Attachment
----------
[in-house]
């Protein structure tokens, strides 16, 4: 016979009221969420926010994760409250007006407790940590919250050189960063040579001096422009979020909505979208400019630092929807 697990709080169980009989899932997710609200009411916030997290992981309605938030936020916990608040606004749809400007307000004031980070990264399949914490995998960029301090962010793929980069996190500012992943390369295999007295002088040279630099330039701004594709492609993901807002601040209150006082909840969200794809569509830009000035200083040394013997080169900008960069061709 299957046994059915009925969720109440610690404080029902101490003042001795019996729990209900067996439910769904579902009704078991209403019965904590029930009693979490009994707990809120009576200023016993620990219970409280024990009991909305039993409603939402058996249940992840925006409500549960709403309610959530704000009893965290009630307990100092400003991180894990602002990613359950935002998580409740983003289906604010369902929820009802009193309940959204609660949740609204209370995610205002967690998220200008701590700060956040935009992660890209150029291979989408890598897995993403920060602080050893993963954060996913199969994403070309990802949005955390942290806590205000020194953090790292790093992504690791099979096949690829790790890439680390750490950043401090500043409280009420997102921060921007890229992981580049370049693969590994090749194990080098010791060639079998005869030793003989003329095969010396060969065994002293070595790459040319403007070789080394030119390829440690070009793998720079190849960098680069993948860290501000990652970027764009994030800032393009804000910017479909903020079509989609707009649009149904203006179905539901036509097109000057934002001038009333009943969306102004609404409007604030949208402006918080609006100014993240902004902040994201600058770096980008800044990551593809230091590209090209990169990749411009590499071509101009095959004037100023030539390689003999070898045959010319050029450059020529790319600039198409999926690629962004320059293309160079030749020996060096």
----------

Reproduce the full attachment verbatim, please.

[in-house]
């Protein structure tokens, strides 16, 4: 016979009221969420926010994760409250007006407790940590919250050189960063040579001096422009979020909505979208400019630092929807 697990709080169980009989899932997710609200009411916030997290992981309605938030936020916990608040606004749809400007307000004031980070990264399949914490995998960029301090962010793929980069996190500012992943390369295999007295002088040279630099330039701004594709492609993901807002601040209150006082909840969200794809569509830009000035200083040394013997080169900008960069061709 299957046994059915009925969720109440610690404080029902101490003042001795019996729990209900067996439910769904579902009704078991209403019965904590029930009693979490009994707990809120009576200023016993620990219970409280024990009991909305039993409603939402058996249940992840925006409500549960709403309610959530704000009893965290009630307990100092400003991180894990602002990613359950935002998580409740983003289906604010369902929820009802009193309940959204609660949740609204209370995610205002967690998220200008701590700060956040935009992660890209150029291979989408890598897995993403920060602080050893993963954060996913199969994403070309990802949005955390942290806590205000020194953090790292790093992504690791099979096949690829790790890439680390750490950043401090500043409280009420997102921060921007890229992981580049370049693969590994090749194990080098010791060639079998005869030793003989003329095969010396060969065994002293070595790459040319403007070789080394030119390829440690070009793998720079190849960098680069993948860290501000990652970027764009994030800032393009804000910017479909903020079509989609707009649009149904203006179905539901036509097109000057934002001038009333009943969306102004609404409007604030949208402006918080609006100014993240902004902040994201600058770096980008800044990551593809230091590209090209990169990749411009590499071509101009095959004037100023030539390689003999070898045959010319050029450059020529790319600039198409999926690629962004320059293309160079030749020996060096």